You decided to get a few hens for pets. When you went to the farm supply store, you saw those fuzzy, yellow chicks and you could not resist. At home, your chicks will need heat. So, what is the best way to provide heat to those little yellow fuzzballs? After trying out different methods for keeping chicks warm, I found that the Brinsea EcoGlow 20 is the best option for keeping a small flock warm.
Brinsea EcoGlow 20
What makes the EcoGlow 20 different is that it provides both heat and shelter at the same time. This heater gives off safe, gentle heat that keeps chicks warm and your house safe. As an added benefit, the heating shelf gives chicks a secure feeling—sort of like a mamma hen. They can run underneath the heater to get warm or get away from perceived danger.
This particular model is good for up to 20 chicks. If you are raising large hens, like Jersey Giants, it will accommodate fewer. With smaller hens like bantams, you could squeeze in a few more than 20.
I really like that this is a safe form of heat. If your rowdy little chicks manage to topple it over, there is no fire hazard and your chicks will be safe. The heat is never too hot to place your hand on.
The unit is made from a durable, high quality plastic. It is easy to clean—a bonus because chicks are very messy creatures. Another great feature is that the Brinsea EcoGlow 20 uses about 1/10 the electricity of a standard heat lamp. This is something you will really notice on your electric bill, because the heat lamps or EcoGlow unit must remain on 24 hours a day until the chicks feather out. The savings in electricity really make a difference.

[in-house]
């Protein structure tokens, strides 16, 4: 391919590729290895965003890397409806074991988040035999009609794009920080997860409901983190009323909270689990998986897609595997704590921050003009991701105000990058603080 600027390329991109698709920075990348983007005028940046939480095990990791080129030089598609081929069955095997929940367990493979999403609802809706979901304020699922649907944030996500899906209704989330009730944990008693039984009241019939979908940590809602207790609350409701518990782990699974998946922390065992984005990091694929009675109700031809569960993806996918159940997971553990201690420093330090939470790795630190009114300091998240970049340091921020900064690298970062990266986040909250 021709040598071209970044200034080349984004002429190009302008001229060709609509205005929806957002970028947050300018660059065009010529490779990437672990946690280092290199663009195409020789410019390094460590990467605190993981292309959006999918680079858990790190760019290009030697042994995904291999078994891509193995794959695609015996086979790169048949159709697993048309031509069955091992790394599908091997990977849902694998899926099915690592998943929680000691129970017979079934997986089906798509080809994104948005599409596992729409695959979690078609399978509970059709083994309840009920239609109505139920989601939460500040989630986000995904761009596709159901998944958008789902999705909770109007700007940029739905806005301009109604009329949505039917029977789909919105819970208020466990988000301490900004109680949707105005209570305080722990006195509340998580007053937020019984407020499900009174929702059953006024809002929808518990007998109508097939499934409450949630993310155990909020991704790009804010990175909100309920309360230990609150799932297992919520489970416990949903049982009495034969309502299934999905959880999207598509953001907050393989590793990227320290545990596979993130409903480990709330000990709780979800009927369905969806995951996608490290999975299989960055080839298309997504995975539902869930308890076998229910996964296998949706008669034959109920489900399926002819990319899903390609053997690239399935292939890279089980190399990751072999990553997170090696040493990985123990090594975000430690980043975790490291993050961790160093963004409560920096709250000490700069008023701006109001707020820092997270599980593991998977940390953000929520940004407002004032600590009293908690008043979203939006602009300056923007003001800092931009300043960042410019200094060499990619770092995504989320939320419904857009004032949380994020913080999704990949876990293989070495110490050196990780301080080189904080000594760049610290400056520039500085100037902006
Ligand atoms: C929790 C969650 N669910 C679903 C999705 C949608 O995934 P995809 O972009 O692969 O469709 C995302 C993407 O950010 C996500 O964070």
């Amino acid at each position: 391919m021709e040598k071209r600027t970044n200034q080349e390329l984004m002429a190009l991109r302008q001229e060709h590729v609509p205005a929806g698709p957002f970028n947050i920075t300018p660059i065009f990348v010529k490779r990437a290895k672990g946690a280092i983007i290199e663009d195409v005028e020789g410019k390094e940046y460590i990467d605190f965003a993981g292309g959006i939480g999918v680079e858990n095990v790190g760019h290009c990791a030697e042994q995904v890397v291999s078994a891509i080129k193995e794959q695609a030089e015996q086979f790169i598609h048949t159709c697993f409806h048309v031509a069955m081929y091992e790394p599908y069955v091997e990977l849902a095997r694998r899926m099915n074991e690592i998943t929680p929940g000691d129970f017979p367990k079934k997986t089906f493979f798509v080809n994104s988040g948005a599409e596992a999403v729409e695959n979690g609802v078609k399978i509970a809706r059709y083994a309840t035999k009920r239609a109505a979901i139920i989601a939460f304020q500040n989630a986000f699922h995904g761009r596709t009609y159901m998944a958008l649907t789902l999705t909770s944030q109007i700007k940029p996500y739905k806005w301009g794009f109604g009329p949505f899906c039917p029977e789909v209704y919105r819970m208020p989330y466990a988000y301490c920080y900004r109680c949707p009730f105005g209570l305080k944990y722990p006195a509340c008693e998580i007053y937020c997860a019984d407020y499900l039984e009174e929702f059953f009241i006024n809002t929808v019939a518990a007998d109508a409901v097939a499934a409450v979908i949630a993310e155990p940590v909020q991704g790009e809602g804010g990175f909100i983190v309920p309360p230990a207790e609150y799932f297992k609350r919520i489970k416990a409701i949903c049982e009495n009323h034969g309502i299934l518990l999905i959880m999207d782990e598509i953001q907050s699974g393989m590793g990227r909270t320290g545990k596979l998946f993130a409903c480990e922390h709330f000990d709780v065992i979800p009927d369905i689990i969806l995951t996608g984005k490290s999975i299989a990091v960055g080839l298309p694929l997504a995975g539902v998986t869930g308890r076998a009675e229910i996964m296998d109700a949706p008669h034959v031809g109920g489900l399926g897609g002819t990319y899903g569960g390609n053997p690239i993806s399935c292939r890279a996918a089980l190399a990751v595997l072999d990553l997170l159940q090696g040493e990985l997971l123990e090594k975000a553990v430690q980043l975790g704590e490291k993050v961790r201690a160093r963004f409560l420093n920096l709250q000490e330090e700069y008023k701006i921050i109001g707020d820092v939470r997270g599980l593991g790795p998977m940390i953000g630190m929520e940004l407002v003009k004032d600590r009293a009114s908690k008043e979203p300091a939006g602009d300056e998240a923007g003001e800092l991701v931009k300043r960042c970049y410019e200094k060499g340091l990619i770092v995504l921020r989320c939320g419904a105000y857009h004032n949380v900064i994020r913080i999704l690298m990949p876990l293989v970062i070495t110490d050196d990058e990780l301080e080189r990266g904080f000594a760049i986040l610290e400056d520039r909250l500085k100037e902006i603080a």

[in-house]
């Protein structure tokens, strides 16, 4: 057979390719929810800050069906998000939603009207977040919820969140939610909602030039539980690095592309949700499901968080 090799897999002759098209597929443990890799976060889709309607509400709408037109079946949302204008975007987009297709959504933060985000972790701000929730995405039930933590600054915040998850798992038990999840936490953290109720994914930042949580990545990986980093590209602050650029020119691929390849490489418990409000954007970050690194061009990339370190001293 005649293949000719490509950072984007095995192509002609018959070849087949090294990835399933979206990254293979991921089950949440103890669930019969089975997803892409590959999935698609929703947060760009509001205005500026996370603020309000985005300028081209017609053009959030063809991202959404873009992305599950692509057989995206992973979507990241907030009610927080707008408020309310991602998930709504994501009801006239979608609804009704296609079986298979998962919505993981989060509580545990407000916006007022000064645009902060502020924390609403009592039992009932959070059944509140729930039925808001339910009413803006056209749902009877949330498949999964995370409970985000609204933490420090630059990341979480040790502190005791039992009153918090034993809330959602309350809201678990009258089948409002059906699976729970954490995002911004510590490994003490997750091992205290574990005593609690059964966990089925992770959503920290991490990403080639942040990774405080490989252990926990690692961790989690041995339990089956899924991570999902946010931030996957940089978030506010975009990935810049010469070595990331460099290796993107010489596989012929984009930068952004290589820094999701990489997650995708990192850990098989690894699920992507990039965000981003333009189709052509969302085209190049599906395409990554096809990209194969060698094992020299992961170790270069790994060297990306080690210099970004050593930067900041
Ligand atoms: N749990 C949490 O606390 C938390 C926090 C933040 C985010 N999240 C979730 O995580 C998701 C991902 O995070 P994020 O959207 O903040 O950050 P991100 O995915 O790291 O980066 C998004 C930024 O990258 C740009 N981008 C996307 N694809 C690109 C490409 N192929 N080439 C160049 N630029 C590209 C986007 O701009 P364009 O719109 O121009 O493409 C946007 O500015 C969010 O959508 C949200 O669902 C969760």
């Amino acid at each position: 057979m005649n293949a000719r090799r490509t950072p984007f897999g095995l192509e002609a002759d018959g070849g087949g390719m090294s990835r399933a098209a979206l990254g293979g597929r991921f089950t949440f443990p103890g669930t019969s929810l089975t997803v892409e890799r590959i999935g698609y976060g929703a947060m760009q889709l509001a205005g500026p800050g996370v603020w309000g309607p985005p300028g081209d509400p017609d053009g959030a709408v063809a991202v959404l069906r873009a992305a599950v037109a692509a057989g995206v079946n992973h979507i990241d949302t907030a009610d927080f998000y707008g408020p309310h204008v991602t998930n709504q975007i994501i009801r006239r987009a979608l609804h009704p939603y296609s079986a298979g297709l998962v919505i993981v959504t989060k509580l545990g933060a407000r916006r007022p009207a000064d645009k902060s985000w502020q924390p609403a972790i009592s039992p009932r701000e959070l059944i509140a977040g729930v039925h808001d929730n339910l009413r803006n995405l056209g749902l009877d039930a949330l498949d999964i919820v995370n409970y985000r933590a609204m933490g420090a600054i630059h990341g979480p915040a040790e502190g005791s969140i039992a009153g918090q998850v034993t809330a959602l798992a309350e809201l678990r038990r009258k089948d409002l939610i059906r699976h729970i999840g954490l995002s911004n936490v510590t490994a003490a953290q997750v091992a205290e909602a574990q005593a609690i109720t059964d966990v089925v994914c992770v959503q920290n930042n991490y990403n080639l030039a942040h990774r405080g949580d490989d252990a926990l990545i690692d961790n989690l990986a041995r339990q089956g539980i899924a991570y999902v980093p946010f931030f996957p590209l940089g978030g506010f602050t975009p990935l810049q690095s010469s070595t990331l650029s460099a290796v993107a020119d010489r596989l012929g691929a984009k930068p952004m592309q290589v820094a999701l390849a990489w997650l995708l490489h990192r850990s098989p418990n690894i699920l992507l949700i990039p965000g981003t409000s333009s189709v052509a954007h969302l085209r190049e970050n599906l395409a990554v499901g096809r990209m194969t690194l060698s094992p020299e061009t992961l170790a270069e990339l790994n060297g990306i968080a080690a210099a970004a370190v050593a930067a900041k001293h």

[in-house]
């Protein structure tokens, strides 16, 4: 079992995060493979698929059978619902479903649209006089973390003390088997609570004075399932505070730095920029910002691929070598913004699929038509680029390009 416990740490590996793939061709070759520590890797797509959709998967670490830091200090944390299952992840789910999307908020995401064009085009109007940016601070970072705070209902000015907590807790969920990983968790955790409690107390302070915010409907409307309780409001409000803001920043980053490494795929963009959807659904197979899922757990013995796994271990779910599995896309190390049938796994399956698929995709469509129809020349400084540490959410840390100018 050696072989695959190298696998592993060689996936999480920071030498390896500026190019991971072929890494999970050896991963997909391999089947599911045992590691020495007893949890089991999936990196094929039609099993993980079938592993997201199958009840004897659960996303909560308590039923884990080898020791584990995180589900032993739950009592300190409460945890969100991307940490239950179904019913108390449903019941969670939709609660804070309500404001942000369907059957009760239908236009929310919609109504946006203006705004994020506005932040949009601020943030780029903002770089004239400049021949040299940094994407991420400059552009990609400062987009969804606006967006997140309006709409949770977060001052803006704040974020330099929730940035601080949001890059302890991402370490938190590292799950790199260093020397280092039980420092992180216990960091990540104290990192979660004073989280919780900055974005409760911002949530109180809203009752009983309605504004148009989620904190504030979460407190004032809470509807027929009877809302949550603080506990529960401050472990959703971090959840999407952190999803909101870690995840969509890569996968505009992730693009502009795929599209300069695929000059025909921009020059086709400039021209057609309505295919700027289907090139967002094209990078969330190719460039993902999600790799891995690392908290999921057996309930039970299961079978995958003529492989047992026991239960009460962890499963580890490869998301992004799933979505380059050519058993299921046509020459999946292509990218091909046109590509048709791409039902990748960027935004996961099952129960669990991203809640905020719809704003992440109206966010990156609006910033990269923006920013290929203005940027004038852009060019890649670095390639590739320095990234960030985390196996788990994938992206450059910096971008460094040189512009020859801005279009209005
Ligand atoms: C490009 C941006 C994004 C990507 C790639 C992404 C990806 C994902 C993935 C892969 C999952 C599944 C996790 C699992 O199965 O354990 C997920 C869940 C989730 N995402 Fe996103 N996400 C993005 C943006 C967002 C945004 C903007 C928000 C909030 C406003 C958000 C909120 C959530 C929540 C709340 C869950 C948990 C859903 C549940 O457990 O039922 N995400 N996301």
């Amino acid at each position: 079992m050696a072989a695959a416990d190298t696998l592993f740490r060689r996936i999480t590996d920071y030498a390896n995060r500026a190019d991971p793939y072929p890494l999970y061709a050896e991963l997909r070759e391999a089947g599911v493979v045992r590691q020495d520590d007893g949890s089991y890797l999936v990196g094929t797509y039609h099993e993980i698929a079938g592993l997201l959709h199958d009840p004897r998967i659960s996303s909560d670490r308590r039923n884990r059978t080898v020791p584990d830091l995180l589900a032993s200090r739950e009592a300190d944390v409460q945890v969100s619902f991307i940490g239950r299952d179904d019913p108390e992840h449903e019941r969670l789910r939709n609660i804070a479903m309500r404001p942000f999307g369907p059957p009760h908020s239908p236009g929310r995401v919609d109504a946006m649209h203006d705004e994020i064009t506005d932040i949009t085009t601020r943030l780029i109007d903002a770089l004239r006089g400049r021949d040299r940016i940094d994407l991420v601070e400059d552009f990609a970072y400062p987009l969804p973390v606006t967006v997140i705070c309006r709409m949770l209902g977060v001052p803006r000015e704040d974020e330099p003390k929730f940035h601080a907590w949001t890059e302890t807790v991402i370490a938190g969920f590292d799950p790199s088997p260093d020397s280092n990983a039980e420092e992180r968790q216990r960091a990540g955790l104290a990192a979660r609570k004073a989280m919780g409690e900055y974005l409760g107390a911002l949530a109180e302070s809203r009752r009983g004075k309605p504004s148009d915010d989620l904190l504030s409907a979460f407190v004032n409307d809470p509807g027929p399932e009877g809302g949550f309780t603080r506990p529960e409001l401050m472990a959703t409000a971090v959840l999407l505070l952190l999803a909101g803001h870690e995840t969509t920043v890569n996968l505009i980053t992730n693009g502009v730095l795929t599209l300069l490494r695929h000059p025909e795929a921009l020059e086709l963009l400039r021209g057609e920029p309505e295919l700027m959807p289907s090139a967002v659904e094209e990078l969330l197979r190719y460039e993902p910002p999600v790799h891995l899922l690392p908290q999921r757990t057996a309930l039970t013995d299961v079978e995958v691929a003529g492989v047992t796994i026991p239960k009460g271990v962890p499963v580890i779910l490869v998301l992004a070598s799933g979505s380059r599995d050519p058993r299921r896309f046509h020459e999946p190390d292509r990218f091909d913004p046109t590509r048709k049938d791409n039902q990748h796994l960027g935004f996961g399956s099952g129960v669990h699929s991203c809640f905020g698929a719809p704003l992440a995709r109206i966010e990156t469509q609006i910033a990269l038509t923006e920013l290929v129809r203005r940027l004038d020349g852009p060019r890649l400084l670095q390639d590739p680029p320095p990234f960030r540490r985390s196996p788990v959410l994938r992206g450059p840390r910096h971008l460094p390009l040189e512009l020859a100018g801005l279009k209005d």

All Brinsea EcoGlow units come with a 2 year warranty if you register the unit with Brinsea.
The unit is easy to clean, energy efficient, and safe. It adjusts to three different heights to accommodate growth. There is a good warranty. The unit arrived in about 10 days with standard shipping.
The Brinsea EcoGlow 20 will set you back $79 plus shipping and tax. Compared to a heat lamp which costs about $10 with the bulb, the unit is expensive. But, you have to look at the risk of using a heat lamp. Every year fire devastates houses, sheds, barns, and livestock when a heat lamp comes in contact with flammable material or shorts out. If you are like most people who use a cardboard box as a brooder box, using a heat lamp to warm your chicks is a fire waiting to happen. If the clamp to the lamp fails or the lamp gets knocked loose, it can easily kill a chick or start a fire.
I would highly recommend the EcoGlow 20. It is the idea way to provide heat for young chicks without the fire risk associated with heat lamps.
Lynda Altman loves animals and is “mom” to 10 chickens and three rescued dogs; Izzy, Sophie, and Romeo. Sophie, the Chinese Shar-Pei, and Romeo the Bedlington Terrier, were adopted from Lone Pine Animal Shelter. Izzy, a coonhound mix, was adopted from a shelter in North Carolina. Get notices when this page is updated by clicking on the subscribe link, by email, or contact Lynda @fusgeyer on Twitter.